[Ed. – Lucky for her, no one at ICE knows how to read.]
Terrified that her gay best friend would be sent back to the Middle East and victimized after his student visa expired, Liza Monroy went to extreme lengths to keep him in America. Here the 34-year-old writer, whose memoir, “The Marriage Act: The Risk I Took To Keep My Best Friend in America, and What It Taught Us About Love,” will be published Tuesday, tells her extraordinary story of love and law-breaking to The Post’s Jane Ridley.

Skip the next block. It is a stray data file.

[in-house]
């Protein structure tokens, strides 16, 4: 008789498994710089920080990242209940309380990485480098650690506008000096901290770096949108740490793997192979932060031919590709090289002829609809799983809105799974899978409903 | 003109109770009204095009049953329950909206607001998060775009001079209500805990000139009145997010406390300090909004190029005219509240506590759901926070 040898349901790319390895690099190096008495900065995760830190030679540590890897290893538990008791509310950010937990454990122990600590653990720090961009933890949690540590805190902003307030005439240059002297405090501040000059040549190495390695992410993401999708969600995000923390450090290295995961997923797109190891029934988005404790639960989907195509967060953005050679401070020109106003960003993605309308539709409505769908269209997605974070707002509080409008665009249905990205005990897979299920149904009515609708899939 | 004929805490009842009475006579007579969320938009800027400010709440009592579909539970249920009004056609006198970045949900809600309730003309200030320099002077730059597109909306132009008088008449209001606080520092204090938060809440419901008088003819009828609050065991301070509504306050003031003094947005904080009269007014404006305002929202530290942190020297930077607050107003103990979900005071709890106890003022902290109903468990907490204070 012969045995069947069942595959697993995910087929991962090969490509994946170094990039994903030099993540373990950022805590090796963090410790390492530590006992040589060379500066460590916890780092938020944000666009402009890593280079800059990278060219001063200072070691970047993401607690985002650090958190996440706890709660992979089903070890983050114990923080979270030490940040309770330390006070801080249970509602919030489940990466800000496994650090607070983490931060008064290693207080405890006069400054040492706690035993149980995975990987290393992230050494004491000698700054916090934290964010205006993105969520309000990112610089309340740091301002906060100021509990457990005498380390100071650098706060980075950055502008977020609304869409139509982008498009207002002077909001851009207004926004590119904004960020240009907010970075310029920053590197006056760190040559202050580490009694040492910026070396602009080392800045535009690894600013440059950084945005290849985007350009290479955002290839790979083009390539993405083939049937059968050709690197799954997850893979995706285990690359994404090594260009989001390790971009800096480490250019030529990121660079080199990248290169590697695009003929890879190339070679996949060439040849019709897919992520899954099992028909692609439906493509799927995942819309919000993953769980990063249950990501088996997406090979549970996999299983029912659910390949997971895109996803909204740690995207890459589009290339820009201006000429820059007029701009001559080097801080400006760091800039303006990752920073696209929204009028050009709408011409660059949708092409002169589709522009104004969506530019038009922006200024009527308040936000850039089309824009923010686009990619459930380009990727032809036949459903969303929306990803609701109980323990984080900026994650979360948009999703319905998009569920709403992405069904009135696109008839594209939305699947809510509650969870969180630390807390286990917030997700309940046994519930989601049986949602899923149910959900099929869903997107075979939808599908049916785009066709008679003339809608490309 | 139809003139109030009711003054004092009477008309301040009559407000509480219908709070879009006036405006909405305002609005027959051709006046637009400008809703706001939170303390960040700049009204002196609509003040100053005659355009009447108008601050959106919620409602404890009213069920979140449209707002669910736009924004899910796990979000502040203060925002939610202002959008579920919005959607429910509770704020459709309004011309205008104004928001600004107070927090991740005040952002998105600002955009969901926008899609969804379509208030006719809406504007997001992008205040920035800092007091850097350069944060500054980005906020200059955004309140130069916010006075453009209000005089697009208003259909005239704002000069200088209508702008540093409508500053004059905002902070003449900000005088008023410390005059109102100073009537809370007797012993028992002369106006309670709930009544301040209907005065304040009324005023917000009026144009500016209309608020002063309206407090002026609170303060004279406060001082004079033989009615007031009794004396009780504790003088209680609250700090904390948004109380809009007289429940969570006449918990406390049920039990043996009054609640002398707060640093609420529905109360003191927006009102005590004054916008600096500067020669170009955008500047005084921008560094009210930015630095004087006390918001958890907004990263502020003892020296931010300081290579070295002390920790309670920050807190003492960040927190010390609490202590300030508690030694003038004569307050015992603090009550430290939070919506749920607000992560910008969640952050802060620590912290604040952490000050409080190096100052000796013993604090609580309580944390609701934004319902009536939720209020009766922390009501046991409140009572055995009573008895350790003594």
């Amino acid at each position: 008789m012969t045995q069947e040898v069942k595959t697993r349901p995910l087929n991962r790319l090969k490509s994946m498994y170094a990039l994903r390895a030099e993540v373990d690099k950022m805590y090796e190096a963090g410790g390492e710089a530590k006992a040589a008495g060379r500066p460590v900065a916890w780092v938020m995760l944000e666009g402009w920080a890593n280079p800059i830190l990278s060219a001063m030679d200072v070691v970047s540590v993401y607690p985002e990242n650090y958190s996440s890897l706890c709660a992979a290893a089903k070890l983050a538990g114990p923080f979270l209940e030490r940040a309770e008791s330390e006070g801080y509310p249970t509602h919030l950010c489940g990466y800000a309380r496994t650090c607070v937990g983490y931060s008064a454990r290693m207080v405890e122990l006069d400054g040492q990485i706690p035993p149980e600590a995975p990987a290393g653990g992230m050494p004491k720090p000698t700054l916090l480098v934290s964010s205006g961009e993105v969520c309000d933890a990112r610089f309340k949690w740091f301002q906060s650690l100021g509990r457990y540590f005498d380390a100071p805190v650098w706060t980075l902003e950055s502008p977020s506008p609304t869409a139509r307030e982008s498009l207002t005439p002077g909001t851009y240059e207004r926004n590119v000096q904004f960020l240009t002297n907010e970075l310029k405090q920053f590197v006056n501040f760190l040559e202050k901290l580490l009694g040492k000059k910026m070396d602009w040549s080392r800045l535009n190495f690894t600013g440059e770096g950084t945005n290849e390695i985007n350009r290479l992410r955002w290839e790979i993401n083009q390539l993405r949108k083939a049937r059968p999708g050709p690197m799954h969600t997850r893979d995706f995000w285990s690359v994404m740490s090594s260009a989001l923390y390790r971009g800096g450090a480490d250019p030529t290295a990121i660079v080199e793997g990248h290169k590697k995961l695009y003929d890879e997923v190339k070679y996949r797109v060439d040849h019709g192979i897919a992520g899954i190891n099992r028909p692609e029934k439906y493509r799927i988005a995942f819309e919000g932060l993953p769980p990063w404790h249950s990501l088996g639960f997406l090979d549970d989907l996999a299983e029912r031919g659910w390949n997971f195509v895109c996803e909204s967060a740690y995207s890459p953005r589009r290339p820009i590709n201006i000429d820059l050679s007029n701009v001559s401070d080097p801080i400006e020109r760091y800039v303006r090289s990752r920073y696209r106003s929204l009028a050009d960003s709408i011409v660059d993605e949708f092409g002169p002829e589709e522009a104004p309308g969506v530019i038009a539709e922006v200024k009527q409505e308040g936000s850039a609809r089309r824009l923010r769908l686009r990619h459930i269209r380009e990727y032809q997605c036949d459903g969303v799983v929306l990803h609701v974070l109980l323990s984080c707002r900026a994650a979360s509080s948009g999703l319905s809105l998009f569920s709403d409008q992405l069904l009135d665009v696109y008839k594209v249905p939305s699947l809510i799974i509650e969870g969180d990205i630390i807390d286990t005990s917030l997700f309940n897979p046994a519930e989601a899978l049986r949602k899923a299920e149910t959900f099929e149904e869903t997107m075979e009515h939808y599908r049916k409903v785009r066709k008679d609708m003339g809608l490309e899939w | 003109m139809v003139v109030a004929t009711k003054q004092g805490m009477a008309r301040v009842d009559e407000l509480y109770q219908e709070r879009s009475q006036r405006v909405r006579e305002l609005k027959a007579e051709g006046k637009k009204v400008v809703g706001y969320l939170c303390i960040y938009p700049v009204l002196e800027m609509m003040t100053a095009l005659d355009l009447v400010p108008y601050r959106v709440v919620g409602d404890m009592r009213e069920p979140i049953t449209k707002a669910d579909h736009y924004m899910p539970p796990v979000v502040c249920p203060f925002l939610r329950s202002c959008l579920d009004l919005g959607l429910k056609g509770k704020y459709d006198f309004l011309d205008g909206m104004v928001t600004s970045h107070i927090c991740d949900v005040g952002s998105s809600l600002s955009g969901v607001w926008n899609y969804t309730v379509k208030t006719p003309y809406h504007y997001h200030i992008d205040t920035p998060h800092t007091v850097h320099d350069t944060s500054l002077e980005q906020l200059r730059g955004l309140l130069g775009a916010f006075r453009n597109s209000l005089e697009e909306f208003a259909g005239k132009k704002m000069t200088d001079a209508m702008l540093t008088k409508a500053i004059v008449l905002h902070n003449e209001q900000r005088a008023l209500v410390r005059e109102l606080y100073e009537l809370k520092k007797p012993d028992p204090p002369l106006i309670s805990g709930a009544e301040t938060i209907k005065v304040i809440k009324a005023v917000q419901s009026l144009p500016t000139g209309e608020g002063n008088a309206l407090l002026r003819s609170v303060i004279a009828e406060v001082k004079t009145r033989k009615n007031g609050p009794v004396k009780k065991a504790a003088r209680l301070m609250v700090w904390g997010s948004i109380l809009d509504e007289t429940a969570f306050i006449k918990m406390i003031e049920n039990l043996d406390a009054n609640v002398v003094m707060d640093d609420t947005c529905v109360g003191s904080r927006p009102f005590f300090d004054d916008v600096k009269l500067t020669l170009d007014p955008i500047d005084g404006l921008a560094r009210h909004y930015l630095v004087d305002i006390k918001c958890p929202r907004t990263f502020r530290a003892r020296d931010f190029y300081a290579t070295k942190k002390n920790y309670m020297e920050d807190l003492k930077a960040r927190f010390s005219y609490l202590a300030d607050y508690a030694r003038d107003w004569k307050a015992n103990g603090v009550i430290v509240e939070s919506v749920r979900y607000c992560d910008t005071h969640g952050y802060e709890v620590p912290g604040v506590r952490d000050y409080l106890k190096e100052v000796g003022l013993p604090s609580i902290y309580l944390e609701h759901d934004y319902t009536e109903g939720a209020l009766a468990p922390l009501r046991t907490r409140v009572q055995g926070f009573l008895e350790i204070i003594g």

Emir* and I had been married for more than a year, but it wasn’t until the morning of his green card interview that we finally got around to exchanging rings.
We’d bought them in the Diamond District a week earlier, but Emir had taken them to be engraved, as a special surprise for that day.
My inscription said: “L&Em-Vegas-Frvr.” His, even cheesier, read: “99toEternity-im-Yrs.”
“Cute,” I said, sliding the gold band onto my wedding finger. “Are you nervous?”